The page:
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AI Takes Guesswork Out Of Lateral Flow Testing

By LabMedica International staff writers
Posted on 19 Oct 2022
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Image: Researchers show that machine learning-based apps could be beneficial for diagnostic testing at home (Photo courtesy of Pexels)
Image: Researchers show that machine learning-based apps could be beneficial for diagnostic testing at home (Photo courtesy of Pexels)

An artificial intelligence (AI) app to read COVID-19 lateral flow tests helped to reduce false results in a new trial.

A team of researchers from the University of Birmingham (Birmingham, UK), Durham University (Durham, UK) and Oxford University (Oxford, UK) tested whether a machine learning algorithm could improve the accuracy of results from antigen lateral flow devices for COVID-19. The LFD AI Consortium team worked at UK Health Security Agency assisted test centres and with health care workers conducting self-testing to trial the AI app. More than 100,000 images were submitted as part of the study, and the team found that the algorithm was able to increase the sensitivity of results, determining between a true positive and false negative, from 92% to 97.6% accuracy.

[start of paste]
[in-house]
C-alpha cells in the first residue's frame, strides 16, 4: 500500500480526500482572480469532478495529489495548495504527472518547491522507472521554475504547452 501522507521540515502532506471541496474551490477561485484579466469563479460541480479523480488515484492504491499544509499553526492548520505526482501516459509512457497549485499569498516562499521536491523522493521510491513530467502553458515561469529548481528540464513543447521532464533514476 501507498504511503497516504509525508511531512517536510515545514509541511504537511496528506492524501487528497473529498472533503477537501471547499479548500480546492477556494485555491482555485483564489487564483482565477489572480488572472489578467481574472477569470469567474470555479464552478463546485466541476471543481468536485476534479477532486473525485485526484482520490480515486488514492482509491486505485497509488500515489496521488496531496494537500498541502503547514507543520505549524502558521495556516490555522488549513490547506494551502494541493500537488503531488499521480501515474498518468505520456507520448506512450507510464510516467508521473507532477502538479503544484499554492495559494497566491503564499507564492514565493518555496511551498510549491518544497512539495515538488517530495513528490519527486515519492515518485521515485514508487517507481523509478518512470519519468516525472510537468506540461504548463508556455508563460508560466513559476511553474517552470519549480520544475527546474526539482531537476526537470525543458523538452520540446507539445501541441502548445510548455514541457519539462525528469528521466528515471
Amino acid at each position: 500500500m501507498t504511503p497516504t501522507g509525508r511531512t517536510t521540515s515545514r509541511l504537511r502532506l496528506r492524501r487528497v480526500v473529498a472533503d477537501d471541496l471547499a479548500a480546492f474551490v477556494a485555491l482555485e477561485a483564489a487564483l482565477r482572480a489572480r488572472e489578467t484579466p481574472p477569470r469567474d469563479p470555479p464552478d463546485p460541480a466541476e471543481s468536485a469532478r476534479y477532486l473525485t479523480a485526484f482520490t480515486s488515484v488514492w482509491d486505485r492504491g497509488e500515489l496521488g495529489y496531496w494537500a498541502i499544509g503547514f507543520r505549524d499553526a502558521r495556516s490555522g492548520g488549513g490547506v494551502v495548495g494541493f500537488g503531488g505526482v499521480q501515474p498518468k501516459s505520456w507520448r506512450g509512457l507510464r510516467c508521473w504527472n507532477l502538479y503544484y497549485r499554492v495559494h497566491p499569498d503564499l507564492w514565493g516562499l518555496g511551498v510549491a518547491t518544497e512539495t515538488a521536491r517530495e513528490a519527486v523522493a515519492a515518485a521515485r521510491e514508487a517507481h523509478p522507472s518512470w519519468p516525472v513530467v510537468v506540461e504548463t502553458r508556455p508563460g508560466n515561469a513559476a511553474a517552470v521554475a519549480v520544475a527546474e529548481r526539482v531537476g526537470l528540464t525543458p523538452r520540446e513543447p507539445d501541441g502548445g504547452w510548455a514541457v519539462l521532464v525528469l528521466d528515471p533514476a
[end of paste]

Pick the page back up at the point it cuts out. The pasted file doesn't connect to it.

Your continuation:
“The widespread use of antigen lateral flow devices was a significant moment not just during the pandemic, but has also introduced diagnostic testing to many more people in society. One of the drawbacks with LFD testing for COVID, pregnancy and any other future use is the ‘faint line’ question – where we can’t quite tell if it’s a positive or not,” said Professor Andrew Beggs, Professor of Cancer Genetics & Surgery at the University of Birmingham and lead author of the study. “The study looked at the feasibility of using machine learning to take the guesswork out of the faint line tests, and we’re pleased to see that the app saw an increase in sensitivity of the tests, reducing the numbers of false negatives. The promise of this type of technology could be used in lots of applications, both to reduce uncertainty about test results and provide a crucial support for visually impaired people.”

“The increase in sensitivity and overall accuracy is significant and it shows the potential of this app by reducing the number of false negatives and future infections. Crucially, the method can also be easily adapted to the evaluation of other digital readers for lateral flow type devices,” added Professor Camila Caiado, Professor of Statistics at Durham University and chief statistician on the project.

Related Links:
University of Birmingham
Durham University
Oxford University

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